Yearly Archives: 2013


Aslak’s view of BDD, Cucumber and automated testing

This is a quote from Aslak Hellesoy on the Cukes Google group.

“Even on this list, the majority of people seem to think that Cucumber == Automated Tests == BDD, which is WRONG.

What people need to understand is:

Cucumber is a tool for BDD
Cucumber is a tool for Specification By Example
Specification By Example is just a better name for BDD
Specification By Example / BDD means examples (Scenarios) are written *before* implementation
Specification By Example should happen iteratively, in collaboration with non-technical stakeholders
Automated Tests are a by-product of Specification By Example
Writing Automated Tests does *not* imply you’re doing Specification By Example
Using Cucumber for Automated Tests without doing Specification By Example is stupid
Cucumber is not a tool for Automated Testing, it’s a tool for Collaborative, Executable Specifications”

Aslak Hellesoy    – 12th December 2013
Cukes Google Group!topic/cukes/XFB7CjWuI14

By |December 14th, 2013|Agile, Cucumber|0 Comments

The context and definition challenge

We’re very good at rationalising. Almost any statement can be justified by the retroactive application of the twin constraints of “context” and “definition.”

As an example, Chris Matts (@papachrismatts) talked about the “death of Agile” in a recent blog post of his, and I took issue with that. We talked about it briefly at a couple of conferences and he explained why it made sense to him:

– context: “Agile” as a set of recipes, not values (c.f. Scrum, SAFe, DAD and accompanying certifications)
– definition: “Dead” means devalued through repeatedly over-promising and under-delivering

I still don’t think that agile has died, and neither does Chris in the general sense, but given the specific circumstances of his post the statement makes sense. But it took me time and effort to gain that understanding – time and effort that someone looking for a reference to support their view might not invest.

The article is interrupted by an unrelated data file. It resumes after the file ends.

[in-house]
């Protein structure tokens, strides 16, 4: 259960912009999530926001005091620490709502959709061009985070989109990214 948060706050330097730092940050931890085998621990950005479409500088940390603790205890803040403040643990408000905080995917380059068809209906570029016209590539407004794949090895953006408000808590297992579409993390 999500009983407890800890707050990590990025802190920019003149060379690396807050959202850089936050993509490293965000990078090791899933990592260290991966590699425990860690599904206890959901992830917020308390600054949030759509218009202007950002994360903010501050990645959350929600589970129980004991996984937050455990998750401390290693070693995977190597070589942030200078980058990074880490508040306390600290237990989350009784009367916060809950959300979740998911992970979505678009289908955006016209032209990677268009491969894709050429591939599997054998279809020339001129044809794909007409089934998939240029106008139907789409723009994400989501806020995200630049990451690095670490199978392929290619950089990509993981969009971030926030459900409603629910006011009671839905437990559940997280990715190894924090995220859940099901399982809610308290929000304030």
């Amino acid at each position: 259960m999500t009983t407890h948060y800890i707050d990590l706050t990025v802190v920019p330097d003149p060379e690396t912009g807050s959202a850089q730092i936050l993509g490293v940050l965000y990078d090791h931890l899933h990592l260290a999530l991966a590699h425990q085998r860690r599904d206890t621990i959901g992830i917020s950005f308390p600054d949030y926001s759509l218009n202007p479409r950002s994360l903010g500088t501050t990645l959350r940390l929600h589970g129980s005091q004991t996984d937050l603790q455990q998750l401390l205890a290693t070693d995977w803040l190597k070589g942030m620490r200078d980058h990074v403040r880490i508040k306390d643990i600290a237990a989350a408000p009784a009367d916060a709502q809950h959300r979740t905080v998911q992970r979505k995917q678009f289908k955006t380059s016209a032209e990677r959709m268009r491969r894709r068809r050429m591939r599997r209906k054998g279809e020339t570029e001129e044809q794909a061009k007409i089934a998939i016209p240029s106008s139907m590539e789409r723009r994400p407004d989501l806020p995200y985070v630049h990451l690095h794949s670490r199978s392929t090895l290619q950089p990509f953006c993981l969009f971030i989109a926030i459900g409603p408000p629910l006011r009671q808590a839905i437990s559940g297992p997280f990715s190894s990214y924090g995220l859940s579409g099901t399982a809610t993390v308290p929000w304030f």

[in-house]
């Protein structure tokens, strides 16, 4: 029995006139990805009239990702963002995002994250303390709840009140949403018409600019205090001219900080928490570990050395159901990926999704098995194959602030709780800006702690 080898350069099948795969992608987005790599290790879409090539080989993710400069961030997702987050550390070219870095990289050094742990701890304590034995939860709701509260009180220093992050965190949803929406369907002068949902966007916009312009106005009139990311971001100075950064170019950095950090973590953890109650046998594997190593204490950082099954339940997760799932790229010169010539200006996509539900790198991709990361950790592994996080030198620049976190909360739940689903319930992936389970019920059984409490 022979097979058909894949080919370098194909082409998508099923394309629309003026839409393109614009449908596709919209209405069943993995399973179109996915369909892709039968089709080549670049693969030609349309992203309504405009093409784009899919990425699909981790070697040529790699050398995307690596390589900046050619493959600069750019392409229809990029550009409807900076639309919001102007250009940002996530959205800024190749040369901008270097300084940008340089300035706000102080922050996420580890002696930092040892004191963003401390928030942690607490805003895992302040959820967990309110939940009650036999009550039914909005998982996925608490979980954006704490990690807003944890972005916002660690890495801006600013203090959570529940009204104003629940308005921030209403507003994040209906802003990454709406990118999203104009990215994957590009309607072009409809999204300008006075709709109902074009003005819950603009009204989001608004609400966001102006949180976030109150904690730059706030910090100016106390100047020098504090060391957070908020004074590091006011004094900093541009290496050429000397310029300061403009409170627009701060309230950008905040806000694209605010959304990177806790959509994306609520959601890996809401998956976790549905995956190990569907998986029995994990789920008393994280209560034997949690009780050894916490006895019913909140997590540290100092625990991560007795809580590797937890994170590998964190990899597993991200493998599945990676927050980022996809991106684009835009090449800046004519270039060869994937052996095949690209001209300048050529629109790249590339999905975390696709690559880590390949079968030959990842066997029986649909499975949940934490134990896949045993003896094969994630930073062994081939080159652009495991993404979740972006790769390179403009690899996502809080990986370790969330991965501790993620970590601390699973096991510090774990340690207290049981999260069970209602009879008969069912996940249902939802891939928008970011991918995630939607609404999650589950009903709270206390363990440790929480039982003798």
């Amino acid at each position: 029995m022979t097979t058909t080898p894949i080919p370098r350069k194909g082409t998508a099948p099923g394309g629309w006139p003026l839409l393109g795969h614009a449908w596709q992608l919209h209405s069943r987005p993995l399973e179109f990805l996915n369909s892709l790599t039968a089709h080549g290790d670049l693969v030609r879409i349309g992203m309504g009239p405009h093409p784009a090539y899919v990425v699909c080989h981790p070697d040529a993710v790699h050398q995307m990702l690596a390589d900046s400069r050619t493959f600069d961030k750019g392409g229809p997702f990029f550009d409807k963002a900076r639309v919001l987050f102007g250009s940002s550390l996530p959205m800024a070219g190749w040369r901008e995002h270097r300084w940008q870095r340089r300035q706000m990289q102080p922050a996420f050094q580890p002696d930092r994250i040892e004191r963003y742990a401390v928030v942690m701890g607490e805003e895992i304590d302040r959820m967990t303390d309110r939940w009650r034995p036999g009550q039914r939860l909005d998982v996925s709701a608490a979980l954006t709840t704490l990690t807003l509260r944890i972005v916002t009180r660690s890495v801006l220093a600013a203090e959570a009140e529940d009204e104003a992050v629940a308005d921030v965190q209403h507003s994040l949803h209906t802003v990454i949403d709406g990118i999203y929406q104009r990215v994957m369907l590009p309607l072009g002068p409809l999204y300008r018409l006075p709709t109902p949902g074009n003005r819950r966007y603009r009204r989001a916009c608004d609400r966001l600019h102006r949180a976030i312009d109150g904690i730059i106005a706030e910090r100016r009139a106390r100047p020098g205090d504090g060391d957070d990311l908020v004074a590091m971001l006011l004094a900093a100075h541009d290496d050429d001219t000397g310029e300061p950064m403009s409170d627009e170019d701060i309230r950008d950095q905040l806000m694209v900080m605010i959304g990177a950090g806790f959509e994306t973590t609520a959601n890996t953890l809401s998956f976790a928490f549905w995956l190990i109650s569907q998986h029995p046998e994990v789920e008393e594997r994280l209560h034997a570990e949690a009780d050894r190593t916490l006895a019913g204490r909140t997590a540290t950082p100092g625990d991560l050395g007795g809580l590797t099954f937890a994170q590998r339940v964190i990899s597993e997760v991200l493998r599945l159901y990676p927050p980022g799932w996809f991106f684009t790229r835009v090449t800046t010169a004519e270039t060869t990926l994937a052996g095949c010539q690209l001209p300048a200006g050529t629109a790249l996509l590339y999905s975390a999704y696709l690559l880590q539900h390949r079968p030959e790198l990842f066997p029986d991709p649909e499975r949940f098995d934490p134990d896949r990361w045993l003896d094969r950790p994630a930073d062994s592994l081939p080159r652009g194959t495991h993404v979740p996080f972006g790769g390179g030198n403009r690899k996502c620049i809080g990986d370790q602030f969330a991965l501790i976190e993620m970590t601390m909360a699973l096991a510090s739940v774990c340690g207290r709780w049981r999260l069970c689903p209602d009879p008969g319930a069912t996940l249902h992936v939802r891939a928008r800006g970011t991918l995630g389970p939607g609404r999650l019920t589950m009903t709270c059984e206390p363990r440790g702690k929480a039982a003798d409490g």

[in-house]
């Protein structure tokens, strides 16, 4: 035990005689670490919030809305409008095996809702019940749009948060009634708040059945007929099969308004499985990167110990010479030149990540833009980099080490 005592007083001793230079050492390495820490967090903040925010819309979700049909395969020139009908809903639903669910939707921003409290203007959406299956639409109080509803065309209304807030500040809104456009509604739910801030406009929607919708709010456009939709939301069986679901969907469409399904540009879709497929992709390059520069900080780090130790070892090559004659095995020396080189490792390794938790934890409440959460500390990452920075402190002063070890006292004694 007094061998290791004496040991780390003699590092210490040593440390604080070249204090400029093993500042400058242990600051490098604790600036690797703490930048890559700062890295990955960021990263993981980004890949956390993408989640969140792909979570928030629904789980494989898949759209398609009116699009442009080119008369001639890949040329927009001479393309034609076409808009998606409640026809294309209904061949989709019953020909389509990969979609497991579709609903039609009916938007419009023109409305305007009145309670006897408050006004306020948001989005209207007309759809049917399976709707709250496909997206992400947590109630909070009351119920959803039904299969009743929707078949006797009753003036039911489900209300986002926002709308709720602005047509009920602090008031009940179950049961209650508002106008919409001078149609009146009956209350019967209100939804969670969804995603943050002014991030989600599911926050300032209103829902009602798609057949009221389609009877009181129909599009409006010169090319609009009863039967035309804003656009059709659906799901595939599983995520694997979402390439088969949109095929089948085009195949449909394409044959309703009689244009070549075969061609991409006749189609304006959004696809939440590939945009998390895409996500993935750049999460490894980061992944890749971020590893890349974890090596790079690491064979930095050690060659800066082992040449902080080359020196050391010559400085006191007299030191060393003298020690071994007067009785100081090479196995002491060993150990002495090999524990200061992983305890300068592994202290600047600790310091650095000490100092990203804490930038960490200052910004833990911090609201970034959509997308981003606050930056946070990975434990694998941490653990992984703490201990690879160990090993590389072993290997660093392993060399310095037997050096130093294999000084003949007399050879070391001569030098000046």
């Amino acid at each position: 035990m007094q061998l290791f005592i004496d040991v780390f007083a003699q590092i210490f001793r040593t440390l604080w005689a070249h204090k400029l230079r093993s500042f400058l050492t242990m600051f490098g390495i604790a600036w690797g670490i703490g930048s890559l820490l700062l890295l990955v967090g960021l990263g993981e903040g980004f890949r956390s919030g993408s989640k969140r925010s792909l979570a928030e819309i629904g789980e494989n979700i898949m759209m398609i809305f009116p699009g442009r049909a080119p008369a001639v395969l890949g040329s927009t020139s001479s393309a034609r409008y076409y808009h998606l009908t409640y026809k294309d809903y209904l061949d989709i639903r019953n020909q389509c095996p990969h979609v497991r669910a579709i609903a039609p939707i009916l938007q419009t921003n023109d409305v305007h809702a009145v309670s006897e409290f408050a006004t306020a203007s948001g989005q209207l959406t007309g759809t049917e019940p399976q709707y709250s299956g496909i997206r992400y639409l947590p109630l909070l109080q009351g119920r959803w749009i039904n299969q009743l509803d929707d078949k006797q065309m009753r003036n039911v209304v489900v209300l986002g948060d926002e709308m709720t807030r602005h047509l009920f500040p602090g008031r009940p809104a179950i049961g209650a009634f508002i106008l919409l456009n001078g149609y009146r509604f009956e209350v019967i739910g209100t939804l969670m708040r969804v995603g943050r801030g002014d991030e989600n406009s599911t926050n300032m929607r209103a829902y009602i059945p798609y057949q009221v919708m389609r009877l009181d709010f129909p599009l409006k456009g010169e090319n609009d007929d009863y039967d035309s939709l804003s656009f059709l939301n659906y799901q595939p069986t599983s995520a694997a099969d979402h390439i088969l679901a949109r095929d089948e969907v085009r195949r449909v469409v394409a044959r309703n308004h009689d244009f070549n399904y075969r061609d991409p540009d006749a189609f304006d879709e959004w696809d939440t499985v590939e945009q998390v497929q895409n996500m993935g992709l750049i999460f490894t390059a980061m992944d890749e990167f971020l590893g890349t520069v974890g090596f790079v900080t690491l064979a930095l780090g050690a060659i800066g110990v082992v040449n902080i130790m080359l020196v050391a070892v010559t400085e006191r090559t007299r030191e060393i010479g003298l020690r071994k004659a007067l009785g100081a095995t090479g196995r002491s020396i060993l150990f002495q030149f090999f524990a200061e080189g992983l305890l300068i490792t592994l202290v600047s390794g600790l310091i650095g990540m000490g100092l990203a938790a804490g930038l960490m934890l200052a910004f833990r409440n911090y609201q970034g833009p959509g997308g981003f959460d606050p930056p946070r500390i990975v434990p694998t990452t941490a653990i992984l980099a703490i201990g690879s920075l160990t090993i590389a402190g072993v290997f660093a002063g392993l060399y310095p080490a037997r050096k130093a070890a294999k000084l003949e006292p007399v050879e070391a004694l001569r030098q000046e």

Neil Killick (@neil_killick) makes a good point that we often use controversy to stimulate debate, so should we care that our words can be misinterpreted, or quoted out of context? I think the answer is sometimes. Influential members of any community should consider carefully how the constituency that they are addressing might (mis)interpret their statements. No matter how much you may hope that people will think for themselves, the pronouncements of “thought leaders” carry a weight that cannot be ignored.

Misinterpretation of the written word is all too common, however. The “Three Amigos” meeting at the heart of Behaviour Driven Development (BDD) emphasises the need to have frequent, open, high bandwidth collaboration between technical and non-technical participants for just this reason. The differing perspectives of the participants challenge the implicit assumptions of the others.

If you make strong assertions in your tweets, […]

By |December 3rd, 2013|Agile, doa|0 Comments

The Beer Belly testing anti-pattern

The ‘Testing Pyramid’ is often trotted out to illustrate a suggested distribution of tests. More small “unit” tests; less deep “end-to-end” tests. And various people have observed common anti-patterns, specifically the Ice Cream Cone, where there are lots of end-2-end tests and hardly any unit tests.


The anti-pattern that I see most often is the Beer Belly. This stems from a misunderstanding of what constitutes a unit test. It’s proven difficult to define exactly what a unit test is, but Mike Feathers described what ISN’T a unit test – notably tests that hit the network, the file system or the database. Most developers don’t seem to have taken this on board and write many tests that rely on some (or all) of these external components.

Combine this tendency to write integration tests instead of unit tests with a whole pile of manual test scripts and you get the classic beer belly topped with a big, cloudy head of woe.